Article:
The Smith Center, the Mob Museum, the D, the Downtown Grand, Wet ’n’ Wild Las Vegas, the Container Park, the Linq.
Those are a handful of the attractions that have opened since I first moved to Las Vegas, which would be one thing if I’d come here 10 years ago. But I arrived in fall 2011.
Think about that. In 2 1/2 years, we’ve experienced the birth of a $470 million performing arts center, a $42 million museum highlighting organized crime and law enforcement, a $22 million transformation of the old Fitzgeralds into the D, a $100 million makeover that turned the Lady Luck into the Downtown Grand, a $50 million water park (with another major water park under construction in Henderson), the highest-profile attraction thus far in the $350 million Downtown Project and a $500 million entertainment/dining/retail complex that, oh yeah, happens to be home to the largest observation wheel in the world.
Add it up, and it’s a ton of money invested in a pretty short time — $1.5 billion, give or take. More openings are just around the corner, too, including the $415 million SLS Las Vegas and the $185 million remake of Bill’s Gamblin’ Hall into the Cromwell.
So what’s the point of throwing all these numbers around? They’re my argument to anybody who suggests Las Vegas is still Detroit, but with better weather and more strippers.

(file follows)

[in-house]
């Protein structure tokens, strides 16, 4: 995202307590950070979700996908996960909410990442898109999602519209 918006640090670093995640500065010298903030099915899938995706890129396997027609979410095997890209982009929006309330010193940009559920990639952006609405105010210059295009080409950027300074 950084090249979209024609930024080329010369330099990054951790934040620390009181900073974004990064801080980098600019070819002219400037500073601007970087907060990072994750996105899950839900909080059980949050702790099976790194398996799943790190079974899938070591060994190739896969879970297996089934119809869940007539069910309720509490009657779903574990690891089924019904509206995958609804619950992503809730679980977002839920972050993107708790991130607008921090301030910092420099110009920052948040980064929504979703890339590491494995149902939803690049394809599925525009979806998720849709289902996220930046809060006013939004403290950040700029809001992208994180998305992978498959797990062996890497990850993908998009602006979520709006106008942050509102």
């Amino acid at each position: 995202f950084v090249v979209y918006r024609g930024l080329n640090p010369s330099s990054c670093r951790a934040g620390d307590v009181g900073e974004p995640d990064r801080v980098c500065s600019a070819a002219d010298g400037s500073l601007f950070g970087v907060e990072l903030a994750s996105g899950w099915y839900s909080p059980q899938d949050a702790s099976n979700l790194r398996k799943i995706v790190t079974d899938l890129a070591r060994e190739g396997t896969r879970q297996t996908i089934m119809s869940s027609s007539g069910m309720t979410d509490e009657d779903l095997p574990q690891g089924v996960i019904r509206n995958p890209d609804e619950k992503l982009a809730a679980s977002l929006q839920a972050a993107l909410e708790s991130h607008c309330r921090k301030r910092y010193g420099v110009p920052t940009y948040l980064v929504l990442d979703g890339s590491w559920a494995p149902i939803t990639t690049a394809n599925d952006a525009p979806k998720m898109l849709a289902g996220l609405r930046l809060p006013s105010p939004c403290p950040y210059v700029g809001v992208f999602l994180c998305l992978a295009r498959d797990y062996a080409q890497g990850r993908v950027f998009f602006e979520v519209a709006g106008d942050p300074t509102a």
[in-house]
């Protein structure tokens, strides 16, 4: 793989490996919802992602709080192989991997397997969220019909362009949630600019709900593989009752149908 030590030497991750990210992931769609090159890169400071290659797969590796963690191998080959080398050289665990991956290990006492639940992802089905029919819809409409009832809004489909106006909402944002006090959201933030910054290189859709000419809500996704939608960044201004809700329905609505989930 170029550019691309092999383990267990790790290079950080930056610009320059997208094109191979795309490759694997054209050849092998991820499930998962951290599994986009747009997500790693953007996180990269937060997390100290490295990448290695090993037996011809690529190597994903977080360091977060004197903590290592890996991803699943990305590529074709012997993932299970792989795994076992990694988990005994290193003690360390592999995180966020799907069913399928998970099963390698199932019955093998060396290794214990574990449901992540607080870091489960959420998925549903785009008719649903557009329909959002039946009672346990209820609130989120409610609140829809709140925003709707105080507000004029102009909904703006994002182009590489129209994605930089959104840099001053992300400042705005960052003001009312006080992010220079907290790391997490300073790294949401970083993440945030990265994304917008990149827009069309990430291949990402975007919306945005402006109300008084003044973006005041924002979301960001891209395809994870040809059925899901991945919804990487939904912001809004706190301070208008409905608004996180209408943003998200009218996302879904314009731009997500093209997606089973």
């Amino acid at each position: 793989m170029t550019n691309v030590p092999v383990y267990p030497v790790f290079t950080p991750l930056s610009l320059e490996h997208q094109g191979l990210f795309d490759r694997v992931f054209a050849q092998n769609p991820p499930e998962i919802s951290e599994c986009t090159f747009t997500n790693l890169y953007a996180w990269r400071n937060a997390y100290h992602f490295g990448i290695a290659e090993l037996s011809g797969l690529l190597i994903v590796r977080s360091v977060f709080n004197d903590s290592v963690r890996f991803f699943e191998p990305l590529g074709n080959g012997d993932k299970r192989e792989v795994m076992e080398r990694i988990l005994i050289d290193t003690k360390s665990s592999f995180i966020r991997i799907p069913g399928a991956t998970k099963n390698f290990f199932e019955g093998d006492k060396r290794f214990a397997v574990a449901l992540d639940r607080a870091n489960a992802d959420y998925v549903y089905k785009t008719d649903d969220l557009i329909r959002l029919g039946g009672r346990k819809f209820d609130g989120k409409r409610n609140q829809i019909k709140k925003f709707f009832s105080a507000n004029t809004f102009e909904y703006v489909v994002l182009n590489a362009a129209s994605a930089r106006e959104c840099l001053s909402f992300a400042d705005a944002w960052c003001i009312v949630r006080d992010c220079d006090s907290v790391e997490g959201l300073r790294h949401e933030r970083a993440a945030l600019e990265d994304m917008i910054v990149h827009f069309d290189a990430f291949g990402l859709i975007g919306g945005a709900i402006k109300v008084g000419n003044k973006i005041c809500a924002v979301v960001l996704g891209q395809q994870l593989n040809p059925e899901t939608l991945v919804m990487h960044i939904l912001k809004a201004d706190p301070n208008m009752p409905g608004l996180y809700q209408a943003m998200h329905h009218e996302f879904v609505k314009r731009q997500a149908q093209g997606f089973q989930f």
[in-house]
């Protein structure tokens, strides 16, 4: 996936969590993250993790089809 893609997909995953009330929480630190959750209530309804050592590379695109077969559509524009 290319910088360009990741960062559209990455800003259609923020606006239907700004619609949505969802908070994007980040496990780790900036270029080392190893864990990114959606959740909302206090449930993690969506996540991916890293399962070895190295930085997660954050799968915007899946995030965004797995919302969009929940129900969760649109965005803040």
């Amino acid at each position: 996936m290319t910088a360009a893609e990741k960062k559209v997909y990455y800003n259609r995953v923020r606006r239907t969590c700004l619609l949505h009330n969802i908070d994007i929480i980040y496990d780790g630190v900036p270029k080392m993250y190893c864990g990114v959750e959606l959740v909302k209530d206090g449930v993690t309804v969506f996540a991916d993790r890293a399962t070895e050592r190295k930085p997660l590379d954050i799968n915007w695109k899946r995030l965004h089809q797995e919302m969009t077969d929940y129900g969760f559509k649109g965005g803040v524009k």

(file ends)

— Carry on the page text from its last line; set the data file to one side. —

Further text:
Oh, I’m not blind to reality: Yeah, unemployment is still high, the resort companies are in debt, too many homeowners are underwater and this is a far cry from the heyday when parking lot attendants and cocktail waitresses were buying $300,000 homes.
But I’m also not blinded by skepticism or cynicism. Construction is up, home prices have risen and other major economic indicators have improved. Granted, Las Vegas still winds up toward the bottom of a depressing number of reports comparing various cities. Unemployment, crime, education, health care, and the list goes on.
(I’d add that there’s a lack of transparency in the public realm and not enough teeth in the public records laws. The pathetic state of sunshine laws and open-records practices here feeds perceptions that Nevada is a shady, unsophisticated place. To attract and retain professionals, we need to operate more in the open.)
But people still want to invest here, which tells you that people still also want to live here, work here and play here.
So if you want to be a cynic or skeptic, fine.
But if $1.5 billion in investments in 2 1/2 years is being in the tank, there are a lot of communities that would like to join us there.